"To say that everybody I worked with is significantly more established in their careers is an understatement. The band was as good of a band as you could possibly ask for on your debut release," Roberts said. "I'm lucky enough that I have a switch in my brain to where, in a music context, I allow myself to become another person. So, I wasn't quite as nervous as I should have been."
When he arrived at the studio in Nashville, the band got right to work, which took Roberts a bit by surprise.
"I was told that everybody would be setting up when I got there, but when I showed up to the control room everybody was already set up and ready. So, I had to take control. I introduced myself to every one and said, 'Hey guys. I'm Clint. We're here to play my songs today and here's what they sound like.' Ben had heard these songs, but nobody else had. So, we sat down and I played the songs for everybody. Brian Sutton was charting the songs as I played them and after I was done he would walk into the next room and print off copies for everybody to use and the band played it perfectly immediately. The professionalism involved is pretty remarkable," he said.
While "Nero's Waltz" is cut and ready for release, Roberts said he's still working on the rest of the album. He has a meeting with Fowler and record executives to determine the final songs to make the cut, and expects to get back in the studio and record them later this month.
"Everybody works so efficiently we expect to get the bulk of the recording done in three days. From there it's mixing and overdubs. The record is by no means done but I can say pretty confidently that I'm going to content with what comes out and it should go pretty seamlessly."
However, as with most musicians, live shows have come to a grinding halt in the wake of the COVID pandemic. In that downtime, Roberts has recorded demos from home, done some online streaming shows and performed at a handful of small, private gatherings.
He's also been preparing to get back on the road when touring is a viable option.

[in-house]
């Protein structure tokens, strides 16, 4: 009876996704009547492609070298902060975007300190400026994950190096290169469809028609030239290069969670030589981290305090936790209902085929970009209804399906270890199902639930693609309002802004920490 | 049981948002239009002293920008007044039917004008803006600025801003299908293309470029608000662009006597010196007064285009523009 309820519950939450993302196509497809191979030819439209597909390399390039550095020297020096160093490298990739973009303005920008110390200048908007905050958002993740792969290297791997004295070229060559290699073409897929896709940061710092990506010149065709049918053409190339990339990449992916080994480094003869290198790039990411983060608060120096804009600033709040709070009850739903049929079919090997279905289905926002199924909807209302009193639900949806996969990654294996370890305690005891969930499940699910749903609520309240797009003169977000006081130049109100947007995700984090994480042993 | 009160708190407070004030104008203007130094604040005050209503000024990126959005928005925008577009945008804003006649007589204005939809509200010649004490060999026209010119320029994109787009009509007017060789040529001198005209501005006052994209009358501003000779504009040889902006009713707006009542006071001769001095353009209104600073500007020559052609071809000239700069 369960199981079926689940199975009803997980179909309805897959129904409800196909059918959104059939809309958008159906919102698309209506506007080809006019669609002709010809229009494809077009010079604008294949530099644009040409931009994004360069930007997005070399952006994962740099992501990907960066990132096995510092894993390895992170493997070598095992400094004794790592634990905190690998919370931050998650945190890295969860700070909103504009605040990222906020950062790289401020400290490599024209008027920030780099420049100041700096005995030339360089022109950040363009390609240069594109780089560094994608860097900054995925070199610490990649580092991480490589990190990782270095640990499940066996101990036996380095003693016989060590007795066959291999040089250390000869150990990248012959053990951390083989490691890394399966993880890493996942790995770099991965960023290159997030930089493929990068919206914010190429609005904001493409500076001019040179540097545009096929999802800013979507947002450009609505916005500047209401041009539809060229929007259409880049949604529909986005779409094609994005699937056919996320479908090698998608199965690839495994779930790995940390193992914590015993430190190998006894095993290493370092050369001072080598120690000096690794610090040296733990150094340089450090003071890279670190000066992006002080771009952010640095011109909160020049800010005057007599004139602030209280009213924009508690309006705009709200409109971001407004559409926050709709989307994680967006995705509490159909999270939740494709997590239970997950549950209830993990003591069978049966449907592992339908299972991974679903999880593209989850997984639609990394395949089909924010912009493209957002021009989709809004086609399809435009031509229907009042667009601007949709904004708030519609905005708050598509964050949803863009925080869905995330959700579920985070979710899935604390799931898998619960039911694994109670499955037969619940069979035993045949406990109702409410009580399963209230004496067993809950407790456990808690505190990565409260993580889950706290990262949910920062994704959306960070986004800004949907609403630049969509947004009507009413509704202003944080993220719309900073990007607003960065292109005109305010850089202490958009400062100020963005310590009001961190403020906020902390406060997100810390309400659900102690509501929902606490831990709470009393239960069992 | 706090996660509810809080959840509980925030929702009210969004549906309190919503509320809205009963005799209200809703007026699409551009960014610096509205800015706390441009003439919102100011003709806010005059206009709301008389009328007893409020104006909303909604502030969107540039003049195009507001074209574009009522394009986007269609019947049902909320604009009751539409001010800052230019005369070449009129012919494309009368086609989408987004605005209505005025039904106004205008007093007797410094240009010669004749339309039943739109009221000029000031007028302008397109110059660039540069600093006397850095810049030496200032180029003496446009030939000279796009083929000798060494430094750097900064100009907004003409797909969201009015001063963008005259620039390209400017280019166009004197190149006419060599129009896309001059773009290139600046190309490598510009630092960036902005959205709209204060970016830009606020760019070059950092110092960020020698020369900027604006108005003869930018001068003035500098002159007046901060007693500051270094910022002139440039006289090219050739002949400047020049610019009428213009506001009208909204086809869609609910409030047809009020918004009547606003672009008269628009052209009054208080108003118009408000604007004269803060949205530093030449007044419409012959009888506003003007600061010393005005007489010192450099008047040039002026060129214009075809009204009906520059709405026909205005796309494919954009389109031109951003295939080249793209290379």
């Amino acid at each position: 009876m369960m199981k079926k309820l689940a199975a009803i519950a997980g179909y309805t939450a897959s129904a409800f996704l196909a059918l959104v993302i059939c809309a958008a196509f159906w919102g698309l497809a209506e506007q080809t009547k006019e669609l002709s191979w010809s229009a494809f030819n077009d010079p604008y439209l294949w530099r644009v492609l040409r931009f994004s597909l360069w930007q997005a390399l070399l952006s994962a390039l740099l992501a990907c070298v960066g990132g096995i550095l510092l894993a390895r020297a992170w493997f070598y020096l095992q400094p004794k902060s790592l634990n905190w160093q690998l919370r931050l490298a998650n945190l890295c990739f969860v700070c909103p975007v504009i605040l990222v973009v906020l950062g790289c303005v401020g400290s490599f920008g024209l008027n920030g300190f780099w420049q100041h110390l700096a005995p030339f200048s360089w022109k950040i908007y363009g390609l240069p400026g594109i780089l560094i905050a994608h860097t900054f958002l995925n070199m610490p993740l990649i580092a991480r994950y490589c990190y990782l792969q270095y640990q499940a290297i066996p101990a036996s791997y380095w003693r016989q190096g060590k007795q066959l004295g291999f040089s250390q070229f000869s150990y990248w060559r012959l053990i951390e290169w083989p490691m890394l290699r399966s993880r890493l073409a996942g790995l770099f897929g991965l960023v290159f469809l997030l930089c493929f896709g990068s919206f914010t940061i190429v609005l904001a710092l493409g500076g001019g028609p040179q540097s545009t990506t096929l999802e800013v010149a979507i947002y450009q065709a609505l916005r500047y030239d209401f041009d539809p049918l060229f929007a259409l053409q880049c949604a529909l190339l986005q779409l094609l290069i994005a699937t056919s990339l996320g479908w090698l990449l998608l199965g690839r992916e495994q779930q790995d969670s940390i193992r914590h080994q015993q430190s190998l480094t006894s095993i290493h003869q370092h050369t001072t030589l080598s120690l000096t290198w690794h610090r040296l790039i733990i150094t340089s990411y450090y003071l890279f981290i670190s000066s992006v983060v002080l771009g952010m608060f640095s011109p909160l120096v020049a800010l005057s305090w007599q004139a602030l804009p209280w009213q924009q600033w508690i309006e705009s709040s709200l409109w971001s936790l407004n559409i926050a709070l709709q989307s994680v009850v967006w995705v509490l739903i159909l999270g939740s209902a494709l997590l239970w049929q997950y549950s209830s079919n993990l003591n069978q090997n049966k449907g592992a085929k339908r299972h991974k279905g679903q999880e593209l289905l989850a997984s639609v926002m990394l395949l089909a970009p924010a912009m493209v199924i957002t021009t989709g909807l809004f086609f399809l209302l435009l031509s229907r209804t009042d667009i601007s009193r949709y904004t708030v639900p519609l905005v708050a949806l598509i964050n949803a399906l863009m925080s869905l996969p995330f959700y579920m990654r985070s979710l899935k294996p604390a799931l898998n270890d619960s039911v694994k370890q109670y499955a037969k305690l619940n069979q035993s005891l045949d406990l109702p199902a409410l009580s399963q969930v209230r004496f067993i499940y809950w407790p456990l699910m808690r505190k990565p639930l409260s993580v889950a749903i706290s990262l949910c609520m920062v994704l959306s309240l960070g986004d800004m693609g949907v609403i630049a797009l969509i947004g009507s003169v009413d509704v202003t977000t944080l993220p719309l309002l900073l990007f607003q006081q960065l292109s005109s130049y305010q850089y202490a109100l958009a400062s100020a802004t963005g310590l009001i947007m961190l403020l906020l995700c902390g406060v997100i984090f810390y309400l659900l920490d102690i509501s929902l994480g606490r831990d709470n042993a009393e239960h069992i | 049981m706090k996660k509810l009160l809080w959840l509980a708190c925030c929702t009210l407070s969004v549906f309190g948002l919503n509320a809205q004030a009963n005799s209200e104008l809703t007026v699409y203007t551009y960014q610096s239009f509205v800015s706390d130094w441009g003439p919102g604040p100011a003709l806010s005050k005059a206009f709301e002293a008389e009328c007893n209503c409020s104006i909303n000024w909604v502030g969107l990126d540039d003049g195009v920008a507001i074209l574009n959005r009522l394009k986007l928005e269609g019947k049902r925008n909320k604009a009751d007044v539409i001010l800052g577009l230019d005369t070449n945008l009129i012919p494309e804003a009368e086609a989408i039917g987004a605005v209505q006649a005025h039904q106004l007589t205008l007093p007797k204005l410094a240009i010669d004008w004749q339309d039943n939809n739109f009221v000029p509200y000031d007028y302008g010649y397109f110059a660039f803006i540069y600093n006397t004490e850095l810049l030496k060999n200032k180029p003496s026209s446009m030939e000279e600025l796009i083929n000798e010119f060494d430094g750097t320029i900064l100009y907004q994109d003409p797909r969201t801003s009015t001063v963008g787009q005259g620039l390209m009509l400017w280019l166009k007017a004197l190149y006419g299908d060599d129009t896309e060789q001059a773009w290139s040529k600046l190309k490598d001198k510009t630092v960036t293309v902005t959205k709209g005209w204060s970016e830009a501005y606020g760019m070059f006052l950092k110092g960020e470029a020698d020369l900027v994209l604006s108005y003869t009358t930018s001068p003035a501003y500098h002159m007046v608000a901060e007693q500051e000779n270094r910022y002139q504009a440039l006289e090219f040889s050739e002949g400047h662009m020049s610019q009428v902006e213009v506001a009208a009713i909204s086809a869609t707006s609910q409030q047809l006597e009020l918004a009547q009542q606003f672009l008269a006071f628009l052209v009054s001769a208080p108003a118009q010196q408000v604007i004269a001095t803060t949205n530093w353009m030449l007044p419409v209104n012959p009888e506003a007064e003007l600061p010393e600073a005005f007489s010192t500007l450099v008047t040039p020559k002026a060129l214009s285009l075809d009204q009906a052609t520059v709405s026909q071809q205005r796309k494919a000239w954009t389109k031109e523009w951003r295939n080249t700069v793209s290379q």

"I've been taking it easy and getting ready for shows starting back up next year – who knows when. I've been practicing with the band and getting ready. I don't make assumptions about how successful the record will be but whatever happens next year I know I'm going to be very busy on the road and I'm just prepping so that when that happens we're putting on the best possible shows that we can," Roberts said.
As for the local reception to his new album, Roberts said he hopes fans that have followed his career will appreciate the new sound and recognize his growth as an artist whose stock continues to rise.
"I think people are going to notice a pretty big jump, qualitatively," he said. "I felt good about what my last record was at the time but you take the next step in your career at some point and this is a considerable step for me. A lot of my last record was in the southern rock wheelhouse but this record is more what I call roots rock and country rock. It's a lot of Americana songs that feature country instruments.
"These songs are finally what I envisioned them to be. They are truer to what I was aiming for than when I initially recorded them. Some of them won't change massively, but I hope the subtle changes we made are for the better. I'm very excited about everything and I hope it's well received. I'm eager to get these recordings in people's ears."
"Nero's Waltz" will be available this Friday on iTunes, Apple Music, Spotify, Pandora, YouTube Music and other online music providers.